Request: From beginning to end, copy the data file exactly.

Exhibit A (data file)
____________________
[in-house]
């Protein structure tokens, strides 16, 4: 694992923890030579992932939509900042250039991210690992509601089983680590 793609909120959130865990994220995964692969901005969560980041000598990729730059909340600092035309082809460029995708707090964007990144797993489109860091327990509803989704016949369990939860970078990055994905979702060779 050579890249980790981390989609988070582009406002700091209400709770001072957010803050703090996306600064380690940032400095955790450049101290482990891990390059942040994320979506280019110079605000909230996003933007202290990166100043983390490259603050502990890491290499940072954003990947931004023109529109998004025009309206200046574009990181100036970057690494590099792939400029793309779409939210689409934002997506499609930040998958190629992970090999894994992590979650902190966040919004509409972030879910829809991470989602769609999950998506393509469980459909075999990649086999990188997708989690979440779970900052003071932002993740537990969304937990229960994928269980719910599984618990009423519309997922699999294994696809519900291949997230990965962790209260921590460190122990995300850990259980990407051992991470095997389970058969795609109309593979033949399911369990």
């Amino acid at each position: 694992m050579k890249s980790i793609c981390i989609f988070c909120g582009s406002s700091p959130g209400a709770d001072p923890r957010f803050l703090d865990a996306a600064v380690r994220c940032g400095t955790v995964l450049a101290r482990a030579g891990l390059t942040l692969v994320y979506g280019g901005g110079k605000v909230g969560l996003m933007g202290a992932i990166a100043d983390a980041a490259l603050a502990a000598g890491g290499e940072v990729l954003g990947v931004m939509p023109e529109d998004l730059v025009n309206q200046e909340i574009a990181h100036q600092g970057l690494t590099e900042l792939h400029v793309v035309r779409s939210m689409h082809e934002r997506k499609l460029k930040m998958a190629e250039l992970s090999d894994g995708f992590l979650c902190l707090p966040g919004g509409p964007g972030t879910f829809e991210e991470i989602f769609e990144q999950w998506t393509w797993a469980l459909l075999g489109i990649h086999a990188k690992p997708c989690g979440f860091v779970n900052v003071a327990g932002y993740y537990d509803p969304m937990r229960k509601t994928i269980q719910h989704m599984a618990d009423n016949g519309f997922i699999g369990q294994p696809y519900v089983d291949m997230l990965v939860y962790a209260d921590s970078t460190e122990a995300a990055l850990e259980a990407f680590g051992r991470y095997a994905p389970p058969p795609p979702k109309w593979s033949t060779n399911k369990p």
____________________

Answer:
[in-house]
């Protein structure tokens, strides 16, 4: 694992923890030579992932939509900042250039991210690992509601089983680590 793609909120959130865990994220995964692969901005969560980041000598990729730059909340600092035309082809460029995708707090964007990144797993489109860091327990509803989704016949369990939860970078990055994905979702060779 050579890249980790981390989609988070582009406002700091209400709770001072957010803050703090996306600064380690940032400095955790450049101290482990891990390059942040994320979506280019110079605000909230996003933007202290990166100043983390490259603050502990890491290499940072954003990947931004023109529109998004025009309206200046574009990181100036970057690494590099792939400029793309779409939210689409934002997506499609930040998958190629992970090999894994992590979650902190966040919004509409972030879910829809991470989602769609999950998506393509469980459909075999990649086999990188997708989690979440779970900052003071932002993740537990969304937990229960994928269980719910599984618990009423519309997922699999294994696809519900291949997230990965962790209260921590460190122990995300850990259980990407051992991470095997389970058969795609109309593979033949399911369990």
């Amino acid at each position: 694992m050579k890249s980790i793609c981390i989609f988070c909120g582009s406002s700091p959130g209400a709770d001072p923890r957010f803050l703090d865990a996306a600064v380690r994220c940032g400095t955790v995964l450049a101290r482990a030579g891990l390059t942040l692969v994320y979506g280019g901005g110079k605000v909230g969560l996003m933007g202290a992932i990166a100043d983390a980041a490259l603050a502990a000598g890491g290499e940072v990729l954003g990947v931004m939509p023109e529109d998004l730059v025009n309206q200046e909340i574009a990181h100036q600092g970057l690494t590099e900042l792939h400029v793309v035309r779409s939210m689409h082809e934002r997506k499609l460029k930040m998958a190629e250039l992970s090999d894994g995708f992590l979650c902190l707090p966040g919004g509409p964007g972030t879910f829809e991210e991470i989602f769609e990144q999950w998506t393509w797993a469980l459909l075999g489109i990649h086999a990188k690992p997708c989690g979440f860091v779970n900052v003071a327990g932002y993740y537990d509803p969304m937990r229960k509601t994928i269980q719910h989704m599984a618990d009423n016949g519309f997922i699999g369990q294994p696809y519900v089983d291949m997230l990965v939860y962790a209260d921590s970078t460190e122990a995300a990055l850990e259980a990407f680590g051992r991470y095997a994905p389970p058969p795609p979702k109309w593979s033949t060779n399911k369990p």